Question: Did Vin Scully actually throw out the first pitch before Game 2 of the 2017 World Series? Who caught the first pitch?

Nope. Vin Scully conducted the ceremony, but he brought in a couple of famous Dodgers -- Steve Yeager, who caught for 14 years for the Dodgers, and Fernando Valenzuela, the 1981 NL Cy Young winner and Rookie of the Year. (You can see the full clip at:

Question: In CALLED OUT, book #3 in my Calling It series, Vin Scully is mentioned along with Harry Caray, Red Barber, and Bob Uecker. Of those three, who was famous for saying: “It could be, it might be… It is—a home run!”

Sorry. that was way too easy, I know. That would be one of Harry Caray's signature phrases. I can't find a recording of him saying it, but the Bleacher Report did a really cool collection of what they consider the 25 greatest home run catch phrases of all time. Something to listen to in those long baseball-less months from November - February. (And, yes, I meant February. Please refer to the picture if you don't know why.)

Listen up:

As long as we're talking about that baseball feeling, here's a bit more from the scene in CALLED OUT that I mention above.

“Okay,” Nate said, once the kids had all been settled down. “Everyone ready?” He nodded to Deke, who, with a smile, raised his arm and pointed a remote at a spot toward right field, as Nate said, “Welcome to The Show.”

There was the sound of jets flying overhead—just like on Opening Day. And then, as lights began to come on one spotlight at a time, Harry Caray’s voice could be heard, shouting, “It could be, it might be… It is—a home run!” That faded into recordings of Red Barber, Vin Scully and Bob Uecker, just to name a few, as more lights came on, highlighting that it wasn’t just your typical indoor practice facility, but instead a mini stadium, bleachers included.

No, not just an indoor stadium. “You’ve got to be kidding me,” Jack muttered as banks of lights came up first in center field, and its reproduction of the scoreboard at the old Comiskey Park, then in right field…

“Is that real ivy?” Wash asked.

“Gifted by the Wrigley grounds crew,” Nate answered, his smile so wide it could be heard in his voice.

But it wasn’t just Chicago that was represented, as was evident when the lights came on in left field. “Oh, my God,” Dorie gasped as a smaller version of Fenway’s Green Monster, complete with a reproduction Coke bottle towering over it, got top billing.

Whether you were a baseball fan or not, standing here amidst these iconic sights and listening to the familiar sounds, it was such a visceral thing that—

“It’s not just me, right?” Lola said from next to him, briskly wiping a tear from her eye. “This is pretty freaking amazing.”

He wanted desperately to hold her. To put his arms around her and settle his chin on her shoulder and just let the magic overwhelm them. He settled for a quick duck of his head and an even quicker brush of his lips against her hair while he briefly took hold of her hand. His eyes caught hers. “Yeah,” he said, gruffly. “It kind of is.”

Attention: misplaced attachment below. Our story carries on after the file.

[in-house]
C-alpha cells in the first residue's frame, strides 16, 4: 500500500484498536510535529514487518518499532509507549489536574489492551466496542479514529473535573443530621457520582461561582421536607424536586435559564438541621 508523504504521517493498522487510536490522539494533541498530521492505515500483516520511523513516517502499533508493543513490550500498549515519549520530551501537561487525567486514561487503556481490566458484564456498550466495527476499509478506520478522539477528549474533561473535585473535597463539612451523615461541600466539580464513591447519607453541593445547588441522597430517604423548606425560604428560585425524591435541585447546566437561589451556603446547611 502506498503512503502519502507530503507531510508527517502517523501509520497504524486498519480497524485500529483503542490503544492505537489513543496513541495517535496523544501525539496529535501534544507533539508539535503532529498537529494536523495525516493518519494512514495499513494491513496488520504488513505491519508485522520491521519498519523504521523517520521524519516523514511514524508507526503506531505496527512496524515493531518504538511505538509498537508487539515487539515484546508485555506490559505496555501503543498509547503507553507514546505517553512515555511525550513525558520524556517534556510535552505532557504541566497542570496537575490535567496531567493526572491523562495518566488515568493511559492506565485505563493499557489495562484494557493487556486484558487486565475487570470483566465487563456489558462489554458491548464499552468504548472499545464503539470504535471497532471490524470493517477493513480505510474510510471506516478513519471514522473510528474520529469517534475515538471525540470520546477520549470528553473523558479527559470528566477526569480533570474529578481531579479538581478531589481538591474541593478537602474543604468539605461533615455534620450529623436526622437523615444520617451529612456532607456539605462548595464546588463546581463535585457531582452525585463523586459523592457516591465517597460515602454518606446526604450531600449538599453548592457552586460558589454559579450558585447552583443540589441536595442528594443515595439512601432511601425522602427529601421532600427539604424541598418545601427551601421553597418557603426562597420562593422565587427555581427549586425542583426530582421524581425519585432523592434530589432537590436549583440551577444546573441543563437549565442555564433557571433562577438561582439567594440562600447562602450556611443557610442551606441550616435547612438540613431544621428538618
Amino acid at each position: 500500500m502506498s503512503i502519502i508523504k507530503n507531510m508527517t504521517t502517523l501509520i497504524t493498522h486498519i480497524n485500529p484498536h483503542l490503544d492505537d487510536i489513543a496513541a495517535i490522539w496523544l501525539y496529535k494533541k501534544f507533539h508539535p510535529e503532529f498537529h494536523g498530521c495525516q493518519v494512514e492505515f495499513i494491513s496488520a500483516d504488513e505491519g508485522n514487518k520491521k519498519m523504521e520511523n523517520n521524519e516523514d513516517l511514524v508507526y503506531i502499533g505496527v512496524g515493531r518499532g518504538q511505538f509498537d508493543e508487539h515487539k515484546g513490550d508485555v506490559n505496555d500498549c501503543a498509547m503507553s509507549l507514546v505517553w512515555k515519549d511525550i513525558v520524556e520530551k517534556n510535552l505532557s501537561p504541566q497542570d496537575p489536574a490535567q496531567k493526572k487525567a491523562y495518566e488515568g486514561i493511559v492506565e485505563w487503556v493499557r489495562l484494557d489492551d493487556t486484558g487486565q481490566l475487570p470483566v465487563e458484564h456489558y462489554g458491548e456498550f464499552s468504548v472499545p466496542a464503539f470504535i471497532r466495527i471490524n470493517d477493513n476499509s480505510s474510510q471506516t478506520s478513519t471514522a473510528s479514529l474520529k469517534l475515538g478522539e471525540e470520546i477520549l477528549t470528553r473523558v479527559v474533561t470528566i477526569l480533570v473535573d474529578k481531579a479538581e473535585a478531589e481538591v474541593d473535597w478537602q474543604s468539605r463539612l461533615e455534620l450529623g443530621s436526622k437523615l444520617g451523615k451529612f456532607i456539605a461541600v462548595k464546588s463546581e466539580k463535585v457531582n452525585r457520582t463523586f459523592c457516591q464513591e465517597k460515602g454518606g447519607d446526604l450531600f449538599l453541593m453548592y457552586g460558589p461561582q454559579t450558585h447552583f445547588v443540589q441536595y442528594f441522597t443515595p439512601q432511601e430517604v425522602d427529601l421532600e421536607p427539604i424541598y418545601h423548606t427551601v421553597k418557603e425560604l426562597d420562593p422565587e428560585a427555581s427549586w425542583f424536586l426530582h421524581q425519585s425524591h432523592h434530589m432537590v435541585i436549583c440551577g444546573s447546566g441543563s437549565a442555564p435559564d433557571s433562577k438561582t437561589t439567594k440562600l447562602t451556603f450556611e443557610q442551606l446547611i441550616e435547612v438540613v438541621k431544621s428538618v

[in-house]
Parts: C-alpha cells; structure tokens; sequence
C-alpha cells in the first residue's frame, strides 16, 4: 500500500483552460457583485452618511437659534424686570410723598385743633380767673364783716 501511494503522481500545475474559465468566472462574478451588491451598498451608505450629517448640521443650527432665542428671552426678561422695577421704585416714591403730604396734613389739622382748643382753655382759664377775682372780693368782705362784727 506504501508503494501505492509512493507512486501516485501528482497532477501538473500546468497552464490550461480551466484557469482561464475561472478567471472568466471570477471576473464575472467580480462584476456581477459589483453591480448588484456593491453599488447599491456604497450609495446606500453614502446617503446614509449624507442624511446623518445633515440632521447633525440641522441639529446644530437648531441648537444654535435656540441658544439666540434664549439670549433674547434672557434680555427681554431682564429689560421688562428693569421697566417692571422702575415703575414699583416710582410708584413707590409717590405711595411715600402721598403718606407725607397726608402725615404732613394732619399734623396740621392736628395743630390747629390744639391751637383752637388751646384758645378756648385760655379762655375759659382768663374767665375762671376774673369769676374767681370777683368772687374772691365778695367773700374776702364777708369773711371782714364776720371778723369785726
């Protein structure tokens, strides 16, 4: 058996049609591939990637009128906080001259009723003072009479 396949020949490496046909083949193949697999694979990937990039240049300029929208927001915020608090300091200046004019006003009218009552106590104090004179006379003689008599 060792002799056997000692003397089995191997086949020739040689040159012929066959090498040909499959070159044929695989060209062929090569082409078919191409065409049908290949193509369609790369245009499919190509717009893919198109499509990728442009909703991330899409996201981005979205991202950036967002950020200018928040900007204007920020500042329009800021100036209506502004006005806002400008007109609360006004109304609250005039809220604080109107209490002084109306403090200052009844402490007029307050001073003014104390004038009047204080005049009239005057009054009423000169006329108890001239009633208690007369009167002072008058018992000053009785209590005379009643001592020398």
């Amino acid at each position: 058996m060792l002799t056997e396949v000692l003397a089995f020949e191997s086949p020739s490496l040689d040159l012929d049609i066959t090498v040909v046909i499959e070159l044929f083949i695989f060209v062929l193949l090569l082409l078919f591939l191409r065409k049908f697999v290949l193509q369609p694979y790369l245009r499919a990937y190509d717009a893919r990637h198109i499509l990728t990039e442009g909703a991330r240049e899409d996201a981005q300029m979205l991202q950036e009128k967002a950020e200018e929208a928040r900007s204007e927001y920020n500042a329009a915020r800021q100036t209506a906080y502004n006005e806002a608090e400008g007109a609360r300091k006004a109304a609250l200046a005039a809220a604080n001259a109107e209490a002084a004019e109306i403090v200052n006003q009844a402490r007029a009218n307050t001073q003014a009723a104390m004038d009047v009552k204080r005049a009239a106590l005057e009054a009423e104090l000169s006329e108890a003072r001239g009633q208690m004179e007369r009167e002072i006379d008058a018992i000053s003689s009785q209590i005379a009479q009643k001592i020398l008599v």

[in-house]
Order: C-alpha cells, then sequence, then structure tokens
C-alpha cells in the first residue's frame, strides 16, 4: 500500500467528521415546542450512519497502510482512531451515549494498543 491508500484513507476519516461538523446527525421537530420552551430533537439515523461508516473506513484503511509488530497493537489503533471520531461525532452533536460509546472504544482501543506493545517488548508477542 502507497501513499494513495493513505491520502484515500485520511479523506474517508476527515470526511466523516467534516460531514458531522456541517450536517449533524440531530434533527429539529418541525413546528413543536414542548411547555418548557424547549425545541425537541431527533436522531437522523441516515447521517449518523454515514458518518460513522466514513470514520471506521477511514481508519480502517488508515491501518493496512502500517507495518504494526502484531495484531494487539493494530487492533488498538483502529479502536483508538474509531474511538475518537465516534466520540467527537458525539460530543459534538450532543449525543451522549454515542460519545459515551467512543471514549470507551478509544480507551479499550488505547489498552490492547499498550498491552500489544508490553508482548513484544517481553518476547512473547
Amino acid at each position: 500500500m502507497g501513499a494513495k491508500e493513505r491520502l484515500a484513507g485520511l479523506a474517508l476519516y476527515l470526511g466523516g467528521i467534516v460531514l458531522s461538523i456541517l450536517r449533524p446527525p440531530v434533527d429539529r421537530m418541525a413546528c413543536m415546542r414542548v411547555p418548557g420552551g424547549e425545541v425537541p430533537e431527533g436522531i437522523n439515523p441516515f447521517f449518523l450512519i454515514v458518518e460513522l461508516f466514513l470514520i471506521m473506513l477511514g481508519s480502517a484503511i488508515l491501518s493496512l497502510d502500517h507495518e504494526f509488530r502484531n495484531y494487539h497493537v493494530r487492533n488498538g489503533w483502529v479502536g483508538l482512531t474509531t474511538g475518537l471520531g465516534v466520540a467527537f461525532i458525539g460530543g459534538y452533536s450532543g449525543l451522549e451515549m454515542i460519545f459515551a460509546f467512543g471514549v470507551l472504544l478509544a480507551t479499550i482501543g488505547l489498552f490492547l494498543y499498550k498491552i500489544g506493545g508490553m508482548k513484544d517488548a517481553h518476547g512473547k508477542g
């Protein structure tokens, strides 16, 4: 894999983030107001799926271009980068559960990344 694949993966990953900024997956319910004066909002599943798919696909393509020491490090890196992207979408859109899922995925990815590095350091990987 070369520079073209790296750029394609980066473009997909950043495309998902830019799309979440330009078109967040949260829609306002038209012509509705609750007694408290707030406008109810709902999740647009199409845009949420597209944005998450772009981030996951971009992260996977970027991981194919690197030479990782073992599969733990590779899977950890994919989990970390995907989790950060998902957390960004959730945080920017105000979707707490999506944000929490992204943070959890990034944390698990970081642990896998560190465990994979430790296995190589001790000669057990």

CALLED OUT is available at Amazon as well as all other major e-retailers.

Whether there's a Game 7 or not, I'll be posting the final set of answers here on this page in a few days. Don't forget to check back in! (And if there is a Game 7, you'll get one more night's worth of trivia, check out Jean Joachim's blog for a few more trivia questions.)



#WorldSeries Trivia - Day 4

And we're back! If you've been following along, my fellow baseball romance author Jean Jochim and I have been posting World Series trivia each of the last few nights. If you'd like to check out our previous posts, please go to:

1) Jean's blog 2) My previous post

Before I post the answers to the questions in my previous post, let's add a couple more questions.

1) The Dodgers weren't originally based in L.A. What year were they established and where? When did they move to L.A.?

2) Did Vin Scully actually throw out the first pitch before Game 2 of the 2017 World Series? Who caught the first pitch?

And, 3) In CALLED OUT, book #3 in my Calling It series, Vin Scully is mentioned along with Harry Caray, Red Barber, and Bob Uecker. Of those three, who was famous for saying: “It could be, it might be… It is—a home run!”

Now that you have those questions to ponder, here are the answers to the questions I posted the other night.

Question: How many teams have come back to win the World Series after being down 0-3 in the League Championship Series?

Answer: 34

Question: How many times has the winner of the World Series been decided in the 7th game?

Answer: Just once. As they said on SB Nation: "It’s the 2004 Red Sox, and then it’s everyone else."

See for the full rundown.

QUESTION: The trivia question that seals Dorie’s fate in CALLING IT -- “This player led the Yankees in RBIs in every season from 1949-1955. Name the player and, as a bonus, name his claim to fame from the 1956 World Series.”